If you are a lawyer I have coached, you could have written this blog post. You likely remember, we talked about repurposing the content you create.

As we talk about repurposing what you create, keep these four points in mind:

  1. More often than not, clients hire lawyers rather than law firms.
  2. Client development is about relationship building.
  3. You will be considered by a new client based on recommendations or based on something you have written or presented.
  4. The recommendations more often than not will come from weak ties.

Have you handled a complex matter recently? If so, how can you reuse materials you created to educate other potential clients, referral sources and weak ties?

Take something that was created in your billable work that your client would give you the ok to share.

Create an article or blog post. From the article or blog post create a presentation or a webinar. From the handout for the presentation, create a guide.  You get the idea.

I always did that. Let me share an example.

In the early 90s, the Federal Highway Administration received permission from Congress to “experiment” with Design-Build construction of complex bridges and highways.

I knew the experiment would lead to states wanting to construct more and more projects by design-build contracts. I also knew contractors were unprepared for this change.

I decided to do workshops across the country to educate contractors. About 100 contractors attended. I had taken many hours to prepare the detailed handout materials. I wanted to get the materials in the hands 100s of other contractors .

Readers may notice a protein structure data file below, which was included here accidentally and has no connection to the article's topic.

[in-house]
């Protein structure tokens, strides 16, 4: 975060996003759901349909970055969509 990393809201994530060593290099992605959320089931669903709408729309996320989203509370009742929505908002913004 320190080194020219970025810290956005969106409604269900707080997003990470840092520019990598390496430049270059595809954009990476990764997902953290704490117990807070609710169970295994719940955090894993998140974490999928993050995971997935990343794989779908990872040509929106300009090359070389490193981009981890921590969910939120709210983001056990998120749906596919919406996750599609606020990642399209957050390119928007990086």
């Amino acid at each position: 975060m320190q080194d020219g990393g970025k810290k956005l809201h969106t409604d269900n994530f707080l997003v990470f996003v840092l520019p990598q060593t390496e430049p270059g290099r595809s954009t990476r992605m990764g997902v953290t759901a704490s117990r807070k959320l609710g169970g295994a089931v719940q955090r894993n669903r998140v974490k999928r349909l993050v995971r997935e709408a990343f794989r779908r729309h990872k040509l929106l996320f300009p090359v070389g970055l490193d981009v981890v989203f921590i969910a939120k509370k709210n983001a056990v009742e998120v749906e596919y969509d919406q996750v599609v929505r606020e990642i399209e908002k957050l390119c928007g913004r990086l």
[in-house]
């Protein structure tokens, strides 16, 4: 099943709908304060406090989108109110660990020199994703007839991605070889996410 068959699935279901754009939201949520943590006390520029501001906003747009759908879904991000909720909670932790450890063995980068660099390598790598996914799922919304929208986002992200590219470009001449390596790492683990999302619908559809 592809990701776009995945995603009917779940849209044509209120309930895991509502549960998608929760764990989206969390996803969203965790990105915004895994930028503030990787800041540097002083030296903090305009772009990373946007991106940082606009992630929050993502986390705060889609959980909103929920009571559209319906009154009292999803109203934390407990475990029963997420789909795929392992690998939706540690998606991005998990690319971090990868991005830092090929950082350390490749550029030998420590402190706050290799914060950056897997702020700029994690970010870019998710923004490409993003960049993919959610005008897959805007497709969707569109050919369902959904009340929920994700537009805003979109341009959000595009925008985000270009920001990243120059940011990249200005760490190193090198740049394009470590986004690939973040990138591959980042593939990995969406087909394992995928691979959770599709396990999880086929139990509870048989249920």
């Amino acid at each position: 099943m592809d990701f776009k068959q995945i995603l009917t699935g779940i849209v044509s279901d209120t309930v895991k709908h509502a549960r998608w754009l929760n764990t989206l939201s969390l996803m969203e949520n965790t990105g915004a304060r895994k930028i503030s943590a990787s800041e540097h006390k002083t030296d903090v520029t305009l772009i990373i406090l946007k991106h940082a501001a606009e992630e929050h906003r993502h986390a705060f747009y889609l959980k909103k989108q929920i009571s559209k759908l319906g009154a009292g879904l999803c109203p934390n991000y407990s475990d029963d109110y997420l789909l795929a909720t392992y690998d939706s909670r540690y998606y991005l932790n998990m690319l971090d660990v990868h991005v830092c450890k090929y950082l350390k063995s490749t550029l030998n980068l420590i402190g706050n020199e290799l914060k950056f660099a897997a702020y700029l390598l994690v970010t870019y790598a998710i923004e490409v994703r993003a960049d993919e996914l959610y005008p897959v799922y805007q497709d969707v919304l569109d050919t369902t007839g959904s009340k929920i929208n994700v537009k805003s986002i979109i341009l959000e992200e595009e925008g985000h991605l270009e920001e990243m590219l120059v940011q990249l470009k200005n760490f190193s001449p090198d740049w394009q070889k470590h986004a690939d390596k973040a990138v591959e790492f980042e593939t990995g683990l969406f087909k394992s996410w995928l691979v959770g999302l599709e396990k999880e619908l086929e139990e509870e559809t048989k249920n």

When it became possible, I had our marketing department put the materials on my website where they could be easily downloaded. Here is a link to my Design-Build Guide.

Design-Build

Next, I broke out sections of the guide and created several articles that were published. The net effect was I reached a much wider audience by repackaging the materials I had worked so hard to create. In some cases I put materials in front of potential clients I had never met.

First, I was hired by a state in New England to help draft their first design-build contact.

A couple of years after that, I was hired by the contractor to help put together a proposal to install a very complex electronic toll collection system in the Northeast.

Because of my design-build articles and presentations, I was hired by several contractors to handle disputes arising from design-build contracts. All of these opportunities and engagements came as a result of creating content and reusing it.

Think about how you can repurpose materials you create.